Competitive balance reigns to begin season
Playoff races may be better than ever this season in Major League Baseball.
That is speculation at this early point in the season, of course. No one knows how the next five months will play out. But don't be surprised if a record number of teams remain in the hunt when the Trade Deadline rolls around in July.
What we can say for sure is this: more teams have gotten off to good starts than normal, leaving minimal separation from the top to the bottom this season.
Through games on Friday, 25 of MLB's 30 teams were within three games of .500. There were six teams that were more than three games under .500 -- the Indians, Astros, Cubs, Pirates, D-backs and Padres.
You have to go back to 1976 to find a season when fewer teams had gotten off to slow starts, and even that is probably misleading, as the '76 season didn't start until April 9.
The balance in the first month of the 2014 season is truly remarkable.
Rays manager Joe Maddon says that the balance around Major League Baseball creates a "laser-thin line of winning or losing." He sees almost no difference in terms of talent and upside between any of the five teams in the American League East.
"Every team in our division is good," Maddon said. "The whole league is good. I've talked about the parity situation. It's going to exist throughout the whole season. It's going to be tough to really run away and hide because of the way this thing is balanced out."
After May 1 a year ago, nine teams had records worse than three games below .500 -- and for what it's worth, none of those teams recovered to grab a playoff spot.
The Astros, Marlins, White Sox and Cubs would go on to finish a combined 242-406, allowing teams at the top of the division to pile up wins. The Indians, for instance, went 17-2 against the White Sox to grab an AL Wild Card spot.
In the previous 10 years, there has been an average of 7.3 teams worse than three games below .500 after games on May 1. Among the 73 teams that got off to those bad starts, eight went on to go to the playoffs. So there's a reason for slow-starting teams like the Bucs or the Tribe to remain hopeful.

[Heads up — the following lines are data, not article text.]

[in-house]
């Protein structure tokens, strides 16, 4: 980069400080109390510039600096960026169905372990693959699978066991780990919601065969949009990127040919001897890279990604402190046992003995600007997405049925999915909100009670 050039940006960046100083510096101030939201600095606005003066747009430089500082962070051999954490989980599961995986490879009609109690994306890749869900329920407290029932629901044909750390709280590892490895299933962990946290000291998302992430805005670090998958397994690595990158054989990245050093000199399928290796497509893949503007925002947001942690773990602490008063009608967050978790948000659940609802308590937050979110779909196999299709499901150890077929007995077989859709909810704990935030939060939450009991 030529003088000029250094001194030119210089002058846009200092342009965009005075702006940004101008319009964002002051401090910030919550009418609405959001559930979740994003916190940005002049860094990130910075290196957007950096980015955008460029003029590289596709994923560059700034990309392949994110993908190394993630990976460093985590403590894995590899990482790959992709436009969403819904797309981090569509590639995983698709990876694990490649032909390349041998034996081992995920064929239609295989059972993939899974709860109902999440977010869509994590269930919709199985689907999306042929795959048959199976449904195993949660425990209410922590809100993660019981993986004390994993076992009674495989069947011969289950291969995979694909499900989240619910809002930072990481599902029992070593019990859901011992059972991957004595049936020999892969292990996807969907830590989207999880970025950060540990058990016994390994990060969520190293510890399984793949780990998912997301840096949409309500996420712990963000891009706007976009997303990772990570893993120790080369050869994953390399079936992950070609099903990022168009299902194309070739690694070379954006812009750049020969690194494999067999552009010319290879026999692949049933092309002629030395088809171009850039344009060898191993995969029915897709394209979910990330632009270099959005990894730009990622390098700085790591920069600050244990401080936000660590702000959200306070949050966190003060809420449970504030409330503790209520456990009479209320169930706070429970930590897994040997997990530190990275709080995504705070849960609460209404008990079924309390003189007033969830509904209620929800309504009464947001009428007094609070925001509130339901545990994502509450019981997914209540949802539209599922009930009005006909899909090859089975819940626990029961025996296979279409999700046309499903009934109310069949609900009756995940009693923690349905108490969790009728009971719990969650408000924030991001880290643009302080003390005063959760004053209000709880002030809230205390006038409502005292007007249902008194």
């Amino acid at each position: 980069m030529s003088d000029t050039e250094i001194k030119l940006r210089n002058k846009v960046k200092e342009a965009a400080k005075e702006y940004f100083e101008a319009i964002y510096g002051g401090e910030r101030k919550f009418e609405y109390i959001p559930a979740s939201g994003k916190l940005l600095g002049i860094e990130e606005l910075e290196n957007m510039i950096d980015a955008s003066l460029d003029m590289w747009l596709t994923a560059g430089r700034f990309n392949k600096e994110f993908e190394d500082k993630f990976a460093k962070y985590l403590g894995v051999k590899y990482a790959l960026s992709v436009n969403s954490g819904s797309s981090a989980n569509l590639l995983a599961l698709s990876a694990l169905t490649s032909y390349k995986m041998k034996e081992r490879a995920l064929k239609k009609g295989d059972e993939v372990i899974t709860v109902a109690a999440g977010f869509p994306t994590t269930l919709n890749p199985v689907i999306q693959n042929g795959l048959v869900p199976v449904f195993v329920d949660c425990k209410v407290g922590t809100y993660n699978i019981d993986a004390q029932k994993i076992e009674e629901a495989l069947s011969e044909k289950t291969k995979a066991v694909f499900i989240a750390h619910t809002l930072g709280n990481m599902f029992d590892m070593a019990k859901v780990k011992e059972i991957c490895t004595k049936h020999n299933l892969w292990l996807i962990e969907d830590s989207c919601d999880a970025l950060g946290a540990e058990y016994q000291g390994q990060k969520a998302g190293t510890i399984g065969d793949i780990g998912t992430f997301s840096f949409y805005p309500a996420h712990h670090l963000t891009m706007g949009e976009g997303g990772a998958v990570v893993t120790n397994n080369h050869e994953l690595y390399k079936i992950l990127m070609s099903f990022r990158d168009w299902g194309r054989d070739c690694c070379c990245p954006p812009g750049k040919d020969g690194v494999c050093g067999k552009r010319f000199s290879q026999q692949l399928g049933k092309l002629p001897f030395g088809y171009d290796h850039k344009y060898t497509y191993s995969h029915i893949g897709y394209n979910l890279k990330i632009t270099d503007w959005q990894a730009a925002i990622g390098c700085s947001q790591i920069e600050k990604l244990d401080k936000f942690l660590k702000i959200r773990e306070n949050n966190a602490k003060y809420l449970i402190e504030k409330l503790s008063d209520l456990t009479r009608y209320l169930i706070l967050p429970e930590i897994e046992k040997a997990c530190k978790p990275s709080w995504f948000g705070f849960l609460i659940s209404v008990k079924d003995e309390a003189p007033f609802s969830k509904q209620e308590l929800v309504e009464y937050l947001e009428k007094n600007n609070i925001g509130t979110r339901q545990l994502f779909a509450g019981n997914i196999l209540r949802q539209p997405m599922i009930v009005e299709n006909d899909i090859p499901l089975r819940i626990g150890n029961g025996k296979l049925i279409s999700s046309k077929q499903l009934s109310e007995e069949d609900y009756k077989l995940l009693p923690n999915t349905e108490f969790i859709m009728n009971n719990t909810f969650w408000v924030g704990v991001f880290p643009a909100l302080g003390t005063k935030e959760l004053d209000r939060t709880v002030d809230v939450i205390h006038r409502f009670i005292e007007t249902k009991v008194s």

Among the teams who have turned things around to start 2014:
• Brewers: Baseball's best story in April, Ron Roenicke's team is winning with balance. The biggest improvement has come in the bullpen through the addition of Will Smith, the development of Tyler Thornburg and the renaissance of Francisco Rodriguez, who leads baseball with 14 saves. Milwaukee was 74-88 last year.
• Giants: It's an even-numbered year, so should we be surprised that the 2010 and '12 World Series champs are dangerous again? They're second to the Rockies in home runs among National League teams, thanks to the emergence of Brandon Belt and the addition of Michael Morse. San Francisco was 76-86 last year.
• Rockies: Troy Tulowitzki is healthy, which is always a good sign. Tulowitzki and Carlos Gonzalez lead a lineup that has had a dangerous leadoff man in center fielder Charlie Blackmon. Colorado was 74-88 last year.
• Mets: A lot of people scoffed when general manager Sandy Alderson said his team could win 90 games, but despite a slow start from Curtis Granderson and the absence of Matt Harvey, the Mets are serving notice. It's a blue-collar operation, but manager Terry Collins is making the parts work. He's done a great job shuffling roles in the bullpen. New York was 74-88 last year.
• Marlins: Jose Fernandez's arrival last season began a turnaround that continues in South Florida. Fernandez and Giancarlo Stanton are a must-see duo, but newcomers like Jarrod Saltalamacchia and Garrett Jones are also making a difference for a team that went into Friday's game second in runs scored in the National League. Miami was 62-100 last year.
After struggling a year ago, the White Sox and Twins have had encouraging starts. Both are scoring runs at a much higher pace than a year ago, with Jose Abreu and independent league survivor Chris Colabello among the reasons.
Phil Rogers is a columnist for MLB.com. This story was not subject to the approval of Major League Baseball or its clubs.